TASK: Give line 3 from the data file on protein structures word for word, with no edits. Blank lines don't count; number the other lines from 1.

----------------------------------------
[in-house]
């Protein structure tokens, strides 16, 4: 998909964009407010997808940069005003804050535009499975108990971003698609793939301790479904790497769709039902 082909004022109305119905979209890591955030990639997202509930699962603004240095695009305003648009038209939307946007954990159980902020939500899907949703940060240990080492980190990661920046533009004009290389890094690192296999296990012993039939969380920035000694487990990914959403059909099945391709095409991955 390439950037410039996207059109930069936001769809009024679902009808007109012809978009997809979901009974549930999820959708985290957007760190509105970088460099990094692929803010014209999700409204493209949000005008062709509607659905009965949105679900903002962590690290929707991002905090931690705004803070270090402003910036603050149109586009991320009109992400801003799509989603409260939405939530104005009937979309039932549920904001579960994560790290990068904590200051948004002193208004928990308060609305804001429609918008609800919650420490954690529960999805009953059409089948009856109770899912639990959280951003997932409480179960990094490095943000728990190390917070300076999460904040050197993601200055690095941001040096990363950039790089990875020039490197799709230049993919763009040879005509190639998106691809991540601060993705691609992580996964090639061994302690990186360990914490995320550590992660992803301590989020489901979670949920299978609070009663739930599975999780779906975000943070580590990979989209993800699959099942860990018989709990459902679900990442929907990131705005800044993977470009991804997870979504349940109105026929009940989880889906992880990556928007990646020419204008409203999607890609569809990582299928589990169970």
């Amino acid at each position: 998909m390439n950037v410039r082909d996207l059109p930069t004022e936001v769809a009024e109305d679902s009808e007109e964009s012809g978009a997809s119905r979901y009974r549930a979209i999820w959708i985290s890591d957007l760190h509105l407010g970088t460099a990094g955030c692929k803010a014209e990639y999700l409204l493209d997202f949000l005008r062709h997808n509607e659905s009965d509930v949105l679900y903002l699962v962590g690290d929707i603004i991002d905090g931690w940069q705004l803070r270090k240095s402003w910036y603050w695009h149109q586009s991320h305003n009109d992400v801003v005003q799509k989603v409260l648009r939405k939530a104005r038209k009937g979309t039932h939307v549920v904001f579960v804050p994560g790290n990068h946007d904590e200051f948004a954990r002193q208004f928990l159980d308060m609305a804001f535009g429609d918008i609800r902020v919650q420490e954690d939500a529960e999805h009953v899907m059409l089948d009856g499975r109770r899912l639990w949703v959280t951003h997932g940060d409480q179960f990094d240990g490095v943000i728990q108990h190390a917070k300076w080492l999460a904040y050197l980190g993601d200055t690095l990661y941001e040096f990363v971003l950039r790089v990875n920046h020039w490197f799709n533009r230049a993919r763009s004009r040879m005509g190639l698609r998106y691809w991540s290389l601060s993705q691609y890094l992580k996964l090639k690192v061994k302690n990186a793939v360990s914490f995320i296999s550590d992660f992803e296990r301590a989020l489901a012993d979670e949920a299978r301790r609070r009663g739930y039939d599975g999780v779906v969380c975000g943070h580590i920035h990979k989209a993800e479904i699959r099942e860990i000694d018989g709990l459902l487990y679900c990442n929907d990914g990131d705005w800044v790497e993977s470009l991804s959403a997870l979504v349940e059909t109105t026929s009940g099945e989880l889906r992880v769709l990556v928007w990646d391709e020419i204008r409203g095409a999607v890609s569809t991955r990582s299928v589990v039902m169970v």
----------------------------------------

């Amino acid at each position: 998909m390439n950037v410039r082909d996207l059109p930069t004022e936001v769809a009024e109305d679902s009808e007109e964009s012809g978009a997809s119905r979901y009974r549930a979209i999820w959708i985290s890591d957007l760190h509105l407010g970088t460099a990094g955030c692929k803010a014209e990639y999700l409204l493209d997202f949000l005008r062709h997808n509607e659905s009965d509930v949105l679900y903002l699962v962590g690290d929707i603004i991002d905090g931690w940069q705004l803070r270090k240095s402003w910036y603050w695009h149109q586009s991320h305003n009109d992400v801003v005003q799509k989603v409260l648009r939405k939530a104005r038209k009937g979309t039932h939307v549920v904001f579960v804050p994560g790290n990068h946007d904590e200051f948004a954990r002193q208004f928990l159980d308060m609305a804001f535009g429609d918008i609800r902020v919650q420490e954690d939500a529960e999805h009953v899907m059409l089948d009856g499975r109770r899912l639990w949703v959280t951003h997932g940060d409480q179960f990094d240990g490095v943000i728990q108990h190390a917070k300076w080492l999460a904040y050197l980190g993601d200055t690095l990661y941001e040096f990363v971003l950039r790089v990875n920046h020039w490197f799709n533009r230049a993919r763009s004009r040879m005509g190639l698609r998106y691809w991540s290389l601060s993705q691609y890094l992580k996964l090639k690192v061994k302690n990186a793939v360990s914490f995320i296999s550590d992660f992803e296990r301590a989020l489901a012993d979670e949920a299978r301790r609070r009663g739930y039939d599975g999780v779906v969380c975000g943070h580590i920035h990979k989209a993800e479904i699959r099942e860990i000694d018989g709990l459902l487990y679900c990442n929907d990914g990131d705005w800044v790497e993977s470009l991804s959403a997870l979504v349940e059909t109105t026929s009940g099945e989880l889906r992880v769709l990556v928007w990646d391709e020419i204008r409203g095409a999607v890609s569809t991955r990582s299928v589990v039902m169970v």